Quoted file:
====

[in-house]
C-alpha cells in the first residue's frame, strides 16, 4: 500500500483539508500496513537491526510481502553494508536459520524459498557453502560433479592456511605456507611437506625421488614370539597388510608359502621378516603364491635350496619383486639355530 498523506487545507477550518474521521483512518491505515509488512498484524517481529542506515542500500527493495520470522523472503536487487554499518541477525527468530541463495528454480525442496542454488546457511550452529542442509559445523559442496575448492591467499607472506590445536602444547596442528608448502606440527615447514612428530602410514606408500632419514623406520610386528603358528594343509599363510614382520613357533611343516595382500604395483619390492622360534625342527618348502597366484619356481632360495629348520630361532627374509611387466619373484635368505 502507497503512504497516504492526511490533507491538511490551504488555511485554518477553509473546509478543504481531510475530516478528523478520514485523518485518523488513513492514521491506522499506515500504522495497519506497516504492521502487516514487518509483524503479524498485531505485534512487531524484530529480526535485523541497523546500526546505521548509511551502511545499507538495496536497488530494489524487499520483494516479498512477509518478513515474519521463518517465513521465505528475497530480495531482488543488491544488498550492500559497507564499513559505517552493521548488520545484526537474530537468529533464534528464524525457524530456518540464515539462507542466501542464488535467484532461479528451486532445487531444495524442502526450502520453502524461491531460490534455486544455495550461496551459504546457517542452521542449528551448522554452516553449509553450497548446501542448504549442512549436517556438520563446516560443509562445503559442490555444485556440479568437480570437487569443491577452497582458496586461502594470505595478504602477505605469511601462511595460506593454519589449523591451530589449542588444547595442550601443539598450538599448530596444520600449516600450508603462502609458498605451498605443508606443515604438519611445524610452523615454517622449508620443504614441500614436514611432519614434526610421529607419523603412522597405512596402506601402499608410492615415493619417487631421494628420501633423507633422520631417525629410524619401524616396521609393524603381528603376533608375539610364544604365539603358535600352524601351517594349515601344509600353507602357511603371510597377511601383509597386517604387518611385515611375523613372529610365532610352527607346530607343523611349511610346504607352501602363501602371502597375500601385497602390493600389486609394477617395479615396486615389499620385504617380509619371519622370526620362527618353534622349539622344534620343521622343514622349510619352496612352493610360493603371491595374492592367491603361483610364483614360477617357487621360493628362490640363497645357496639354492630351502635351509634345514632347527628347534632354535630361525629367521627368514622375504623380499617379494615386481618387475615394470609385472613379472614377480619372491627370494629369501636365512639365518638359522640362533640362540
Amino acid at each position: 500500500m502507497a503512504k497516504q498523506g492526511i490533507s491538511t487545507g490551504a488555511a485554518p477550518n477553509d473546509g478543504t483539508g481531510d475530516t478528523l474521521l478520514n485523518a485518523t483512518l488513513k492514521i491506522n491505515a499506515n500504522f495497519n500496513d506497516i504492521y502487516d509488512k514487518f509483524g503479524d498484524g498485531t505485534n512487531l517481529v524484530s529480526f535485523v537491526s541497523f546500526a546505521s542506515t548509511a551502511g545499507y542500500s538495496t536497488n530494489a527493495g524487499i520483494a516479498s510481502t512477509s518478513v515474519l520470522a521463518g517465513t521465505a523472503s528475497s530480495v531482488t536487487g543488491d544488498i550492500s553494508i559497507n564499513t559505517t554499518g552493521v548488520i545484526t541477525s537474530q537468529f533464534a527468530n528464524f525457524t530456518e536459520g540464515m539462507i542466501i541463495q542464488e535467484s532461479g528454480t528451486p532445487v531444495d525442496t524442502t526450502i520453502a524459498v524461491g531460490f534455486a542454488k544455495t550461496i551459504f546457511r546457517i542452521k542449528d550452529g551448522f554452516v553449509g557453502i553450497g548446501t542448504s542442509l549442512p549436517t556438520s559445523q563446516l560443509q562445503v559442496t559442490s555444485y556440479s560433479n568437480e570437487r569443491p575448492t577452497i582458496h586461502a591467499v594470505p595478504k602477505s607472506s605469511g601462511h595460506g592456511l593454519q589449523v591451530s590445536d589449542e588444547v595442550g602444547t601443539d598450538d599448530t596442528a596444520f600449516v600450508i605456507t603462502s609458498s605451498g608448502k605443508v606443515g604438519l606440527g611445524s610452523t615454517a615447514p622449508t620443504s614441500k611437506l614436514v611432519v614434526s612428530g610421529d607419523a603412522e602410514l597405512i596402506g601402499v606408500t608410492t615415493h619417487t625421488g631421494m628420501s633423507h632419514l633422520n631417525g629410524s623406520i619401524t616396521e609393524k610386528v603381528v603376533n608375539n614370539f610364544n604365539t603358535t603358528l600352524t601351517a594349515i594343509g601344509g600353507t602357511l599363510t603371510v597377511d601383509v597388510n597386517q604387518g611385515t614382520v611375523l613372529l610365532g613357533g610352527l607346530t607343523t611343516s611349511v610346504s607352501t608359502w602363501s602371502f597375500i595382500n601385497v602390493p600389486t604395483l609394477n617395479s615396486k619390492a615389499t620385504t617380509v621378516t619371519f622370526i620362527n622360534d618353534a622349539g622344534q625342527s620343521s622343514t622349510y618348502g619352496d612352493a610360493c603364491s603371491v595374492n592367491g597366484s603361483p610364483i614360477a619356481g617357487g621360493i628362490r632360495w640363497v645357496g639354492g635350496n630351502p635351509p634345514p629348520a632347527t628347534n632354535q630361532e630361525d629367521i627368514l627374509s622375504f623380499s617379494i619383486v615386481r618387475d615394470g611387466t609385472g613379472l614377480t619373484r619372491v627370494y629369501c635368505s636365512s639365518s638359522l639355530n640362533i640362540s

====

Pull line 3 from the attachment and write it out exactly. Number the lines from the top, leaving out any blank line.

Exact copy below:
Amino acid at each position: 500500500m502507497a503512504k497516504q498523506g492526511i490533507s491538511t487545507g490551504a488555511a485554518p477550518n477553509d473546509g478543504t483539508g481531510d475530516t478528523l474521521l478520514n485523518a485518523t483512518l488513513k492514521i491506522n491505515a499506515n500504522f495497519n500496513d506497516i504492521y502487516d509488512k514487518f509483524g503479524d498484524g498485531t505485534n512487531l517481529v524484530s529480526f535485523v537491526s541497523f546500526a546505521s542506515t548509511a551502511g545499507y542500500s538495496t536497488n530494489a527493495g524487499i520483494a516479498s510481502t512477509s518478513v515474519l520470522a521463518g517465513t521465505a523472503s528475497s530480495v531482488t536487487g543488491d544488498i550492500s553494508i559497507n564499513t559505517t554499518g552493521v548488520i545484526t541477525s537474530q537468529f533464534a527468530n528464524f525457524t530456518e536459520g540464515m539462507i542466501i541463495q542464488e535467484s532461479g528454480t528451486p532445487v531444495d525442496t524442502t526450502i520453502a524459498v524461491g531460490f534455486a542454488k544455495t550461496i551459504f546457511r546457517i542452521k542449528d550452529g551448522f554452516v553449509g557453502i553450497g548446501t542448504s542442509l549442512p549436517t556438520s559445523q563446516l560443509q562445503v559442496t559442490s555444485y556440479s560433479n568437480e570437487r569443491p575448492t577452497i582458496h586461502a591467499v594470505p595478504k602477505s607472506s605469511g601462511h595460506g592456511l593454519q589449523v591451530s590445536d589449542e588444547v595442550g602444547t601443539d598450538d599448530t596442528a596444520f600449516v600450508i605456507t603462502s609458498s605451498g608448502k605443508v606443515g604438519l606440527g611445524s610452523t615454517a615447514p622449508t620443504s614441500k611437506l614436514v611432519v614434526s612428530g610421529d607419523a603412522e602410514l597405512i596402506g601402499v606408500t608410492t615415493h619417487t625421488g631421494m628420501s633423507h632419514l633422520n631417525g629410524s623406520i619401524t616396521e609393524k610386528v603381528v603376533n608375539n614370539f610364544n604365539t603358535t603358528l600352524t601351517a594349515i594343509g601344509g600353507t602357511l599363510t603371510v597377511d601383509v597388510n597386517q604387518g611385515t614382520v611375523l613372529l610365532g613357533g610352527l607346530t607343523t611343516s611349511v610346504s607352501t608359502w602363501s602371502f597375500i595382500n601385497v602390493p600389486t604395483l609394477n617395479s615396486k619390492a615389499t620385504t617380509v621378516t619371519f622370526i620362527n622360534d618353534a622349539g622344534q625342527s620343521s622343514t622349510y618348502g619352496d612352493a610360493c603364491s603371491v595374492n592367491g597366484s603361483p610364483i614360477a619356481g617357487g621360493i628362490r632360495w640363497v645357496g639354492g635350496n630351502p635351509p634345514p629348520a632347527t628347534n632354535q630361532e630361525d629367521i627368514l627374509s622375504f623380499s617379494i619383486v615386481r618387475d615394470g611387466t609385472g613379472l614377480t619373484r619372491v627370494y629369501c635368505s636365512s639365518s638359522l639355530n640362533i640362540s